Autograft and pulmonary allograft performance in the second post-operative decade after the Ross procedure: insights from the Rotterdam Prospective Cohort Study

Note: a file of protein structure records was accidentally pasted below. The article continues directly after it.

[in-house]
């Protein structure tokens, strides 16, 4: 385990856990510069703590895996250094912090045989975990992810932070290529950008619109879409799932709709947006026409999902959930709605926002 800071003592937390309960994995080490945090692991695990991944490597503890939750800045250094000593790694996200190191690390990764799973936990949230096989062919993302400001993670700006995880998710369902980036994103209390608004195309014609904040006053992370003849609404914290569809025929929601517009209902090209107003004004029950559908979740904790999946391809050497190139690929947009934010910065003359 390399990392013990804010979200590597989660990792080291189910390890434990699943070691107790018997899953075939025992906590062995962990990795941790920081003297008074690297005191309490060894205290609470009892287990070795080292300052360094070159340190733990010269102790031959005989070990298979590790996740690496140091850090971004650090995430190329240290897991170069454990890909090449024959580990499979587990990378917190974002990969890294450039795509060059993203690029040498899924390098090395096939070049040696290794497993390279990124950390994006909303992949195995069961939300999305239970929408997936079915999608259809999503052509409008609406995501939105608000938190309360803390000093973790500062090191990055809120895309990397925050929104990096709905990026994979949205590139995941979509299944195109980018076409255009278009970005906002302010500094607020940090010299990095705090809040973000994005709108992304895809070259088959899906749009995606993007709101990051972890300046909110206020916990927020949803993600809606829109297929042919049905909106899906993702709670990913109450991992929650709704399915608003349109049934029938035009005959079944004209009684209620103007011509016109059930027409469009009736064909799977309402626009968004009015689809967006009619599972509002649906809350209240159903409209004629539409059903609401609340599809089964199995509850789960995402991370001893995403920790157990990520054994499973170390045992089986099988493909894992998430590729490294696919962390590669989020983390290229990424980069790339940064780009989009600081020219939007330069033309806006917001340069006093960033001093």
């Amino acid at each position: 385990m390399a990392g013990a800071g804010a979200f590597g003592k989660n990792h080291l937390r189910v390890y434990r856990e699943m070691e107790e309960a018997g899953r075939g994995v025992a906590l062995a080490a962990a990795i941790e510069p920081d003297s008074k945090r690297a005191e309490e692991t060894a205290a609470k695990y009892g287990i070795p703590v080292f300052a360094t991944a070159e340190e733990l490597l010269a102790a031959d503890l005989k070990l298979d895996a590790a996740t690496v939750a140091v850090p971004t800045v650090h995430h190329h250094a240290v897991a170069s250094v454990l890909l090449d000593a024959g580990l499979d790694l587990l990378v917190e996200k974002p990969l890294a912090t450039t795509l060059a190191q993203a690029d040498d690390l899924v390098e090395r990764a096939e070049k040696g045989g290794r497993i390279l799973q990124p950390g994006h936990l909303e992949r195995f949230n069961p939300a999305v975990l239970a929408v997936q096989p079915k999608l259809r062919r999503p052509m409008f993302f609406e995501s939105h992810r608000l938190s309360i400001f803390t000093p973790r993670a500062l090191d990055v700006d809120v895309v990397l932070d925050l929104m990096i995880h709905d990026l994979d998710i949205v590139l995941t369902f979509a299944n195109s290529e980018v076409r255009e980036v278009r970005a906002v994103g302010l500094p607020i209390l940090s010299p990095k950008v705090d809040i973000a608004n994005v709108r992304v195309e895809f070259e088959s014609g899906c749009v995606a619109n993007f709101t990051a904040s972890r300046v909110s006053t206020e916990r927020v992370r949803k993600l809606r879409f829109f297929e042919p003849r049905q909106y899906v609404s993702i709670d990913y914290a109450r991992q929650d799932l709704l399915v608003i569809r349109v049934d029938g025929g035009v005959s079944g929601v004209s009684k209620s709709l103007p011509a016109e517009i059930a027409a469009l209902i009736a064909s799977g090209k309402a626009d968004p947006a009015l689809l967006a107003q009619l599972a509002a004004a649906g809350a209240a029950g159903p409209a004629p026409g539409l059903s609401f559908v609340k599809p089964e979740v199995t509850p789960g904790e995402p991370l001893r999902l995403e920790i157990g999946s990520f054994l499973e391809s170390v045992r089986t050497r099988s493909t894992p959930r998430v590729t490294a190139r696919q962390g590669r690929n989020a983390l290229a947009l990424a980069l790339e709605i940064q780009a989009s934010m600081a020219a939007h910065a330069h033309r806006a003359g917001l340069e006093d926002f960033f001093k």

The objective of the present study was to report our ongoing prospective cohort of autograft recipients with up to 21 years of follow-up. All consecutive patients (n = 161), operated between 1988 and 2010, were analysed. Mixed-effects models were used to assess changes in echocardiographic measurements (n = 1023) over time in both the autograft and the pulmonary allograft. The mean patient age was 20.9 years (range 0.05-52.7)-66.5% were male. Early mortality was 2.5% (n = 4), and eight additional patients died during a mean follow-up of 11.6 ± 5.7 years (range 0-21.5). Patient survival was 90% [95% confidence interval (CI), 78-95] up to 18 years. During the follow-up, 57 patients required a re-intervention related to the Ross operation. Freedom from autograft reoperation and allograft re-intervention was 51% (95% CI 38-63) and 82% (95% CI 71-89) after 18 years, respectively. No major changes were observed over time in autograft gradient, and allograft gradient and regurgitation. An initial increase of sinotubular junction and aortic anulus diameter was observed in the first 5 years after surgery. The only factor associated with an increased autograft reoperation rate was pre-operative pure aortic regurgitation (AR) (hazard ratio 1.88; 95% CI 1.04-3.39; P= 0.037). We observed good late survival in patients undergoing autograft procedure without reinforcement techniques. However, over half of the autografts failed prior to the end of the second decade. The reoperation rate and the results of echocardiographic measurements over time underline the importance of careful monitoring especially in the second decade after the initial autograft operation and in particular in patients with pre-operative AR.